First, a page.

Causes of Tooth Decay & How to Stop It

Causes of Tooth Decay & How to Stop It

As much as we’d like for it to be so, our teeth are, unfortunately, not designed to last forever. Tooth decay will affect every one of us at some point or another. However, there are many actions you can take to prevent it!You may be aware that tooth decay can cause cavities, but do you know what causes tooth decay in the first place, or what other oral results occur due to decay? In this latest dental blog, we’re helping you understand the common causes and results of tooth decay, how your gums play an important part, and how to prevent tooth decay.


Common Causes and Results

The National Institute of Dental and Craniofacial Research defines tooth decay, also known as dental caries, as “damage to a tooth that can happen when decay-causing bacteria in your mouth make acids that attack the tooth’s surface, or enamel.” When the surface of your teeth become worn down by bacteria and acids, a cavity can develop. Anyone from children to senior adults can develop tooth decay for a variety of reasons.

Starches and sugars in your diet react with decay-causing bacteria to form acids that attack the enamel, or outer layer of your teeth, which causes a breakdown of important minerals that help keep your teeth strong. Consuming food and drinks high in starches and sugars put your teeth at greatest risk for more frequent attacks on your enamel from these acids.

Foods to avoid or consume in moderation, always followed by proper oral care, include — but are not limited to —  sugary cereals, pop or other sugary drinks, hard candy, dried fruits and cookies. Tobacco products should also be avoided.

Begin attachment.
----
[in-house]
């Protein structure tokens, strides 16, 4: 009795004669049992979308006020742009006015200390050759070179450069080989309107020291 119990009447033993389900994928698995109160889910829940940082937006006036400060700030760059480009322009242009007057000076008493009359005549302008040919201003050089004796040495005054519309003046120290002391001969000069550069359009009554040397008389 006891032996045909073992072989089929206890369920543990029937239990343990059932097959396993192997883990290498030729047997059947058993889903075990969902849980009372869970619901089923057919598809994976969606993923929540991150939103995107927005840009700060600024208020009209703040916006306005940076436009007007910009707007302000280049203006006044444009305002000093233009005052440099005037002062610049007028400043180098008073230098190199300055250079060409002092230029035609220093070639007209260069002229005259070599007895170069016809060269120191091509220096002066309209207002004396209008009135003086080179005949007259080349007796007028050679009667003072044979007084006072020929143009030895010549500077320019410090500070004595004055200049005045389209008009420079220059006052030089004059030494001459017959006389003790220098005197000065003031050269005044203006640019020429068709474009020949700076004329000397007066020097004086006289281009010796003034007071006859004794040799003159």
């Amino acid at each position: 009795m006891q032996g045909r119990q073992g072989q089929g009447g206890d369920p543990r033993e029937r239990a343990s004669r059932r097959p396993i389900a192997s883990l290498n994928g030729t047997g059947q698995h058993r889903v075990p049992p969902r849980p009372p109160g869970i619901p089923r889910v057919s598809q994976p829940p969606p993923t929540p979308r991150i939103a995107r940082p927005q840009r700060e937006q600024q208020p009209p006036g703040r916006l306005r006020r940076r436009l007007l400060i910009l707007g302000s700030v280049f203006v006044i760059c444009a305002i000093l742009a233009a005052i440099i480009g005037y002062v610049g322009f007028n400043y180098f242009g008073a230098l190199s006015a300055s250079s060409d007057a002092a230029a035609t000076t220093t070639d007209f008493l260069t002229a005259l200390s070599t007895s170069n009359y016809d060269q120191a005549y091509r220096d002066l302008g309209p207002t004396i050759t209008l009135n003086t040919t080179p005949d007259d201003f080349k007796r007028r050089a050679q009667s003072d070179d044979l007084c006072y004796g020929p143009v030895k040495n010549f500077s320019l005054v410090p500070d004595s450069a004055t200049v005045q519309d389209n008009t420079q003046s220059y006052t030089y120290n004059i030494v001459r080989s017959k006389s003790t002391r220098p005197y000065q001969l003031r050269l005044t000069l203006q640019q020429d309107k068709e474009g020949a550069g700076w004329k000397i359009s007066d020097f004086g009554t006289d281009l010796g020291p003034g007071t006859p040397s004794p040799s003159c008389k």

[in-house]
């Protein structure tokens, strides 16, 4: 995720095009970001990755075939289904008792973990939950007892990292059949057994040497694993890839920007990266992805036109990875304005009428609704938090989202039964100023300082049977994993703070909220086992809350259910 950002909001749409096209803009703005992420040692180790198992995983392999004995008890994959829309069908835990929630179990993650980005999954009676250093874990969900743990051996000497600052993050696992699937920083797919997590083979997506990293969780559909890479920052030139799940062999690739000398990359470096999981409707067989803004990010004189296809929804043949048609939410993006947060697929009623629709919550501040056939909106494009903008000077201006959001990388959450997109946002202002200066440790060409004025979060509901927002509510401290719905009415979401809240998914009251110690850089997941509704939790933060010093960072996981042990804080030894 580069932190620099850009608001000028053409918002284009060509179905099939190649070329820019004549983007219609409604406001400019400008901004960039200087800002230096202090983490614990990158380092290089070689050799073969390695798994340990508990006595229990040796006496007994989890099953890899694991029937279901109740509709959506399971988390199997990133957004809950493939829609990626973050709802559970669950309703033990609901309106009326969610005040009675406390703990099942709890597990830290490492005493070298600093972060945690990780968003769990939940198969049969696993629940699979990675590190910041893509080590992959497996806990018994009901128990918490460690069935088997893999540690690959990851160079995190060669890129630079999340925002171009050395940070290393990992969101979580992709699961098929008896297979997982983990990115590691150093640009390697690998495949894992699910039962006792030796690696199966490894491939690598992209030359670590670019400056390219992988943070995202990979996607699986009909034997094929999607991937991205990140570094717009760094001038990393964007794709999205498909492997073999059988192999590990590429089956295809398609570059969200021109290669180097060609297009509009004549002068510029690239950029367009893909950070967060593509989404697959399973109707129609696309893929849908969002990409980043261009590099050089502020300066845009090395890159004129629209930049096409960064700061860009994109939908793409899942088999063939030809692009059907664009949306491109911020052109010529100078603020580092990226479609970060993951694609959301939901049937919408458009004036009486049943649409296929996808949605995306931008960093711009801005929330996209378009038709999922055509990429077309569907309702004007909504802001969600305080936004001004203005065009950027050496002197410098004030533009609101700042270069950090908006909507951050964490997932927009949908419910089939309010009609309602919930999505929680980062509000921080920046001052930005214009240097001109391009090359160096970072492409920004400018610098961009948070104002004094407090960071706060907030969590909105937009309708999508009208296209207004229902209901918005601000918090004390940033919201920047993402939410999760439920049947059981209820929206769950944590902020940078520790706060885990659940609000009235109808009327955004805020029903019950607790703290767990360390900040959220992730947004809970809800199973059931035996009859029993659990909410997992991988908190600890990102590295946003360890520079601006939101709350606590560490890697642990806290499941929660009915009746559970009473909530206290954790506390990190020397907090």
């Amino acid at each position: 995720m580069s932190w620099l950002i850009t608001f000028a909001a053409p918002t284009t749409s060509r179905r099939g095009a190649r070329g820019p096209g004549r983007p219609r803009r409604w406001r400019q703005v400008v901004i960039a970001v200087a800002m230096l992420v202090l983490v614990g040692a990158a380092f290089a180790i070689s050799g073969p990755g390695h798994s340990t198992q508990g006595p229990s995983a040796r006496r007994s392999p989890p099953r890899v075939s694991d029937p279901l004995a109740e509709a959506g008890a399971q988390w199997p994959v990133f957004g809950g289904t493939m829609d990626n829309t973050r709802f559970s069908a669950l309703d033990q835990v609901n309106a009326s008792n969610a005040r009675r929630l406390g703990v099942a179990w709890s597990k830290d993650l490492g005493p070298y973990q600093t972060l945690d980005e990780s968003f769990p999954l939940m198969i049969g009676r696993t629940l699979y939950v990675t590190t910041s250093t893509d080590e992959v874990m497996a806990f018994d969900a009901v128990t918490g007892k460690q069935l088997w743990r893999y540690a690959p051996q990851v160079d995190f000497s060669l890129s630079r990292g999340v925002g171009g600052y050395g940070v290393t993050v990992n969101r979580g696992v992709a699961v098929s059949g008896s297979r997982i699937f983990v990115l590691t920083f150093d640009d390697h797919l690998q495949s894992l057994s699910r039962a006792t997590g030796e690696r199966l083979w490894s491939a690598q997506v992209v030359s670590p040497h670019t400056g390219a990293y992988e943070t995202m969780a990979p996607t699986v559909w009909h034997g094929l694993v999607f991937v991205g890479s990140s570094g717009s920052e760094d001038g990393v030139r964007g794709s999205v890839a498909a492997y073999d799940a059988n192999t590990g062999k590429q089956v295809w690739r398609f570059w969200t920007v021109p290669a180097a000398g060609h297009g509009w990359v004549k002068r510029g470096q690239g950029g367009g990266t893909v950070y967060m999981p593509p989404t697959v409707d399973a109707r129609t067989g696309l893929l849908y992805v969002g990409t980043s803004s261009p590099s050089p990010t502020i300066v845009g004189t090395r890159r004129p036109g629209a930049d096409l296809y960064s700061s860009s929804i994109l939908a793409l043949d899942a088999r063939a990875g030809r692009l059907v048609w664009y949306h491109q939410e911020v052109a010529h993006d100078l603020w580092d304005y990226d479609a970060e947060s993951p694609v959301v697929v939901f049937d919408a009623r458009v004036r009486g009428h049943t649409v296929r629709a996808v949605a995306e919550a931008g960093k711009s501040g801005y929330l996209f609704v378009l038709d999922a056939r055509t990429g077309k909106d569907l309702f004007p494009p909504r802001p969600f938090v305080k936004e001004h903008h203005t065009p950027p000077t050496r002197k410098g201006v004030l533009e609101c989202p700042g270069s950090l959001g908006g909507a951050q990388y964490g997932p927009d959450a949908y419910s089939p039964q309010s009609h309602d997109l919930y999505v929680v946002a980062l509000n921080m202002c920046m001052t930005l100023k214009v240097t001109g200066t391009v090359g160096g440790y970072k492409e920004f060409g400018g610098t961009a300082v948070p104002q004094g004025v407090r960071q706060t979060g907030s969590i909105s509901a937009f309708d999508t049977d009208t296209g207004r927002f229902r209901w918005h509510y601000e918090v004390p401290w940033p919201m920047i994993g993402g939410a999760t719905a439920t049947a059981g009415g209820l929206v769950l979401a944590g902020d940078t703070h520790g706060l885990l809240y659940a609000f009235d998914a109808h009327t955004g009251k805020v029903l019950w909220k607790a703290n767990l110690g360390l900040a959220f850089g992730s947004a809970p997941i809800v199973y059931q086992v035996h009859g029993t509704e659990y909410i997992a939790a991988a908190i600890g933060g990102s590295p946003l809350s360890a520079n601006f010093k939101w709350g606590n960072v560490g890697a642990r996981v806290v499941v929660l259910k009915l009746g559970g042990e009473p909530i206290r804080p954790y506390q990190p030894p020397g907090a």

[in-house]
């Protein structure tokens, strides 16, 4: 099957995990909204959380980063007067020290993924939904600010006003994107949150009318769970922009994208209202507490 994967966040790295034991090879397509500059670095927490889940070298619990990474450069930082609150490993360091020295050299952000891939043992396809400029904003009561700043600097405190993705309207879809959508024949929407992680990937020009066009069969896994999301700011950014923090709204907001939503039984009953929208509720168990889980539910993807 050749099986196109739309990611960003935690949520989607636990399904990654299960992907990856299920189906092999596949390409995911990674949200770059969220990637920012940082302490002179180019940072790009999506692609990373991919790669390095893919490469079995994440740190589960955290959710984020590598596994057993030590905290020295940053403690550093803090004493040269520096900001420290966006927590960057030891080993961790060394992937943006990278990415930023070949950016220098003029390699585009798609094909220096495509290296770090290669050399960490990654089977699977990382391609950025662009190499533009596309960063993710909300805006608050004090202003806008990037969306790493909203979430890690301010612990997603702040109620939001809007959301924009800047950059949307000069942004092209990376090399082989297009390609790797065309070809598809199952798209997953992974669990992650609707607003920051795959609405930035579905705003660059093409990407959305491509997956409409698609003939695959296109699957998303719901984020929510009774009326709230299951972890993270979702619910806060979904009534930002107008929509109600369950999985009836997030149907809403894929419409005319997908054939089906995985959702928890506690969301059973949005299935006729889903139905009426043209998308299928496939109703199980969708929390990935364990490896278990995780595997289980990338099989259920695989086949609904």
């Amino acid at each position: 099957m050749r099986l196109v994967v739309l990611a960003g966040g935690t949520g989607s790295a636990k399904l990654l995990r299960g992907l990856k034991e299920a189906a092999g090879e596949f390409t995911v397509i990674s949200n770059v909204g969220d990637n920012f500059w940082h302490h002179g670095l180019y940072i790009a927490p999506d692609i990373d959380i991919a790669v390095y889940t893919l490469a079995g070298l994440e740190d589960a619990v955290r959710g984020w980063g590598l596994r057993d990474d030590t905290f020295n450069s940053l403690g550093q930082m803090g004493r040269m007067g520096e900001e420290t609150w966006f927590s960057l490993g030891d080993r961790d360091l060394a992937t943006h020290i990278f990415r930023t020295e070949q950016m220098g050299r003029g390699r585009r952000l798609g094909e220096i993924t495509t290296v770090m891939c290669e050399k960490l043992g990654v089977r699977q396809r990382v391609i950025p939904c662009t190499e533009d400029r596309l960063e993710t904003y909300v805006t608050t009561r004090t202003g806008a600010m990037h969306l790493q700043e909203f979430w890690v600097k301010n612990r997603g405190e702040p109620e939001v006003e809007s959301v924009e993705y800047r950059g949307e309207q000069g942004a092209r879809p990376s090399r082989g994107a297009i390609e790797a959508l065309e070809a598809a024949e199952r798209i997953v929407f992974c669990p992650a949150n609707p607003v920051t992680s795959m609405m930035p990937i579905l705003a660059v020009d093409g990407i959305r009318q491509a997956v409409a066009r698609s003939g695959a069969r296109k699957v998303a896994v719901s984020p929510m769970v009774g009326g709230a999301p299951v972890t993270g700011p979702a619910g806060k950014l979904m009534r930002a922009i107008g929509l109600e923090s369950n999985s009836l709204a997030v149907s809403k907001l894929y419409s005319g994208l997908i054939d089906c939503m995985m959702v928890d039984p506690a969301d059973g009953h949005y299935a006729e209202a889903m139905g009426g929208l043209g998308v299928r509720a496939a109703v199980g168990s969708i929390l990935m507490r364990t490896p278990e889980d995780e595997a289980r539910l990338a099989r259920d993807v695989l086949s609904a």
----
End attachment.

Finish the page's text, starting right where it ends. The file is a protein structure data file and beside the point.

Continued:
Over time, plaque will develop from the bacteria and cling to the enamel of your teeth, further wearing them down. This process eventually leads to cavities when the enamel is completely worn away.

Other causes of cavities and tooth decay include dry mouth, not maintaining proper oral hygiene and certain medical conditions. When your mouth is dry and experiences a lack of saliva, bacteria and plaque buildup do not wash away as easily, causing a faster buildup of that same plaque and bacteria. Not maintaining proper oral hygiene such as brushing and flossing your teeth daily and in the correct manner can also speed up the development of bacteria, acids and plaque. Finally, some medical conditions or treatments can promote tooth decay. These include conditions and medications that cause dry mouth, as well as some radiation treatments for cancer that change the chemical makeup of saliva which encourages an increase in oral bacterial growth.

So, what happens when you have tooth decay? Untreated tooth decay can lead to tooth pain, infection or, at the most extreme, permanent tooth loss. You may experience a toothache, pressure when chewing or biting, or tooth sensitivity to cold, hot or even sweet food or drink. Signs of an infection from tooth decay include the development of an abscess that can lead to pain, fever or swelling of the face. An infected oral abscess is considered a dental emergency, and you should contact your dentist as soon as you develop signs of an infection.

To detect a cavity and signs of tooth decay, your dentist will examine your teeth for any sticky or soft areas, as well as likely take x-rays to detect any cavities and areas of decay not visible to the naked eye.